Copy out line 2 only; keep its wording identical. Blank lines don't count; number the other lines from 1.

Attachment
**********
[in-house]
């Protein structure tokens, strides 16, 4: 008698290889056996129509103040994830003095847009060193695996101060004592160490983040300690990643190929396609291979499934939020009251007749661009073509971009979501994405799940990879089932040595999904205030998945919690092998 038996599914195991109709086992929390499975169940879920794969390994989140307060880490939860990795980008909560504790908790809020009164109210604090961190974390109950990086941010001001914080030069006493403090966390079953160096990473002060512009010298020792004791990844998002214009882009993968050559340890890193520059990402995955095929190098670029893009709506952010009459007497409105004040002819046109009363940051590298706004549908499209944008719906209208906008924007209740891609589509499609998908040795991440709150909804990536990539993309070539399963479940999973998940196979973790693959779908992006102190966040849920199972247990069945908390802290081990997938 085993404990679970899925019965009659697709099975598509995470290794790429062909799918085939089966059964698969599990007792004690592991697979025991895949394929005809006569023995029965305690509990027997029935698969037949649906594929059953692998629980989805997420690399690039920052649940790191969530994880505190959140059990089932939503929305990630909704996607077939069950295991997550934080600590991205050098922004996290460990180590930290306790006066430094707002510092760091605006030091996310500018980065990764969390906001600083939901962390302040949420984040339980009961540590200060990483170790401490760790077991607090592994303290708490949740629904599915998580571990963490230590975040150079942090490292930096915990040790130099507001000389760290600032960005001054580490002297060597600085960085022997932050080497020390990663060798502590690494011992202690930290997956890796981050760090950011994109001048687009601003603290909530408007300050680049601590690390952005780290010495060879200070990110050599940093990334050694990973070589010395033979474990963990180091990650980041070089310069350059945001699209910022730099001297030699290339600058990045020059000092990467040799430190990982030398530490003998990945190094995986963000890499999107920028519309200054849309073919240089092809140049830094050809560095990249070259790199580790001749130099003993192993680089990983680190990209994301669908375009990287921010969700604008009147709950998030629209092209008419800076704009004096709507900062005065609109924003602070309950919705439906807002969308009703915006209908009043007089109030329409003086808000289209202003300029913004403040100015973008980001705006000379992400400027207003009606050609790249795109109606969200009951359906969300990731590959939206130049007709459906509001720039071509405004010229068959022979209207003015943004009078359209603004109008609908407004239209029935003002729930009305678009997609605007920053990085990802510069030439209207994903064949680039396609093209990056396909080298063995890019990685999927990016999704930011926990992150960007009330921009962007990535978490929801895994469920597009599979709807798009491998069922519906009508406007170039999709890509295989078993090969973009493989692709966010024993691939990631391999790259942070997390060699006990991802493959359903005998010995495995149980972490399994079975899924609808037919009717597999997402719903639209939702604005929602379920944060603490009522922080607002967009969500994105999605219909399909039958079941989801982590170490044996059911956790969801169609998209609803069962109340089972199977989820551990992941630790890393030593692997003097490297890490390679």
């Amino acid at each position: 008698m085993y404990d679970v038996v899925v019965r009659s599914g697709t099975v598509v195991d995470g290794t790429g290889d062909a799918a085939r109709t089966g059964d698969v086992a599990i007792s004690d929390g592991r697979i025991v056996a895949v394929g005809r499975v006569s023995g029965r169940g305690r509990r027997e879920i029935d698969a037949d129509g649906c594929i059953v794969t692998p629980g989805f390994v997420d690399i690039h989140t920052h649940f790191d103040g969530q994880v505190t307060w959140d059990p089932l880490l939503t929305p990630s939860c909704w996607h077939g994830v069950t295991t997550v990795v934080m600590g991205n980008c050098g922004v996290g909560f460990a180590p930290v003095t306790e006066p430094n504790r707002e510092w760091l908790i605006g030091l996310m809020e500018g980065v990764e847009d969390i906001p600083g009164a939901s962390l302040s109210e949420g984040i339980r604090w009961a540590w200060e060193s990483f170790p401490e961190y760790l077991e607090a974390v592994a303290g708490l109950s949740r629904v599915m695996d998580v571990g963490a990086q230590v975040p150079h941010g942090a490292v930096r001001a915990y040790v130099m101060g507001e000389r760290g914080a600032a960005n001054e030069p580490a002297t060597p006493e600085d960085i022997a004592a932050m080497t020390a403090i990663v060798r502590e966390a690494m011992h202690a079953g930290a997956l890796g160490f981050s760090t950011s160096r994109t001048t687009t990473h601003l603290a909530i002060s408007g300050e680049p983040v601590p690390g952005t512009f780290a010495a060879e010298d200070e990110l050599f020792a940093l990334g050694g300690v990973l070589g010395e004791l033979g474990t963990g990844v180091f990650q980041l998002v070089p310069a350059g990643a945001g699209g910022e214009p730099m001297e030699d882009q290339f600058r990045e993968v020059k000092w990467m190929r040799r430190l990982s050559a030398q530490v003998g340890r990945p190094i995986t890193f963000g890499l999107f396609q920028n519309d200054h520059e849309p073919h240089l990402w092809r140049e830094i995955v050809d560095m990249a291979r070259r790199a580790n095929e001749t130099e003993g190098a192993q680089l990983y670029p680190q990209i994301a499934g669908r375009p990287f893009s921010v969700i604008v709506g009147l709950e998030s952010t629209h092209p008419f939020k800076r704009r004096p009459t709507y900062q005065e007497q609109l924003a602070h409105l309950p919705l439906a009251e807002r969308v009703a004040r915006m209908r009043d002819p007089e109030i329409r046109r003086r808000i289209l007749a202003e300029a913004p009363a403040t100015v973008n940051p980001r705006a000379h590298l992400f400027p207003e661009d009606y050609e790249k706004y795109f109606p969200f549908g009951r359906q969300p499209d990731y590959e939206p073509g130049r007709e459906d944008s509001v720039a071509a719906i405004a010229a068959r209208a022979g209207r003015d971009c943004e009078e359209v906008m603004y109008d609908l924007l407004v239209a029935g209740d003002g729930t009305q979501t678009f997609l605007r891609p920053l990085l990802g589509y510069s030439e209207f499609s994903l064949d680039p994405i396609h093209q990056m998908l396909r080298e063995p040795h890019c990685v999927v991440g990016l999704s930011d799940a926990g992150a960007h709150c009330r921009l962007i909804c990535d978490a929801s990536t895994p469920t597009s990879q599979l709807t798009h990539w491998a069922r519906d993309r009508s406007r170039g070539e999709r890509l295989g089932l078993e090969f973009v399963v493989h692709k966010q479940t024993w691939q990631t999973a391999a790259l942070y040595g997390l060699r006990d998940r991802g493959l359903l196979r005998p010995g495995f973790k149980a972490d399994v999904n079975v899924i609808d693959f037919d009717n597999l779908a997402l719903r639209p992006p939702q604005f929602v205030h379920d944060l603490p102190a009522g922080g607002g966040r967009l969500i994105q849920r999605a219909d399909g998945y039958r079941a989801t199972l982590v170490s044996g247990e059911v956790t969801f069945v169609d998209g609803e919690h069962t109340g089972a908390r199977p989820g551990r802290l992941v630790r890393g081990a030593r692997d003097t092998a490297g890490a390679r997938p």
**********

């Protein structure tokens, strides 16, 4: 008698290889056996129509103040994830003095847009060193695996101060004592160490983040300690990643190929396609291979499934939020009251007749661009073509971009979501994405799940990879089932040595999904205030998945919690092998 038996599914195991109709086992929390499975169940879920794969390994989140307060880490939860990795980008909560504790908790809020009164109210604090961190974390109950990086941010001001914080030069006493403090966390079953160096990473002060512009010298020792004791990844998002214009882009993968050559340890890193520059990402995955095929190098670029893009709506952010009459007497409105004040002819046109009363940051590298706004549908499209944008719906209208906008924007209740891609589509499609998908040795991440709150909804990536990539993309070539399963479940999973998940196979973790693959779908992006102190966040849920199972247990069945908390802290081990997938 085993404990679970899925019965009659697709099975598509995470290794790429062909799918085939089966059964698969599990007792004690592991697979025991895949394929005809006569023995029965305690509990027997029935698969037949649906594929059953692998629980989805997420690399690039920052649940790191969530994880505190959140059990089932939503929305990630909704996607077939069950295991997550934080600590991205050098922004996290460990180590930290306790006066430094707002510092760091605006030091996310500018980065990764969390906001600083939901962390302040949420984040339980009961540590200060990483170790401490760790077991607090592994303290708490949740629904599915998580571990963490230590975040150079942090490292930096915990040790130099507001000389760290600032960005001054580490002297060597600085960085022997932050080497020390990663060798502590690494011992202690930290997956890796981050760090950011994109001048687009601003603290909530408007300050680049601590690390952005780290010495060879200070990110050599940093990334050694990973070589010395033979474990963990180091990650980041070089310069350059945001699209910022730099001297030699290339600058990045020059000092990467040799430190990982030398530490003998990945190094995986963000890499999107920028519309200054849309073919240089092809140049830094050809560095990249070259790199580790001749130099003993192993680089990983680190990209994301669908375009990287921010969700604008009147709950998030629209092209008419800076704009004096709507900062005065609109924003602070309950919705439906807002969308009703915006209908009043007089109030329409003086808000289209202003300029913004403040100015973008980001705006000379992400400027207003009606050609790249795109109606969200009951359906969300990731590959939206130049007709459906509001720039071509405004010229068959022979209207003015943004009078359209603004109008609908407004239209029935003002729930009305678009997609605007920053990085990802510069030439209207994903064949680039396609093209990056396909080298063995890019990685999927990016999704930011926990992150960007009330921009962007990535978490929801895994469920597009599979709807798009491998069922519906009508406007170039999709890509295989078993090969973009493989692709966010024993691939990631391999790259942070997390060699006990991802493959359903005998010995495995149980972490399994079975899924609808037919009717597999997402719903639209939702604005929602379920944060603490009522922080607002967009969500994105999605219909399909039958079941989801982590170490044996059911956790969801169609998209609803069962109340089972199977989820551990992941630790890393030593692997003097490297890490390679």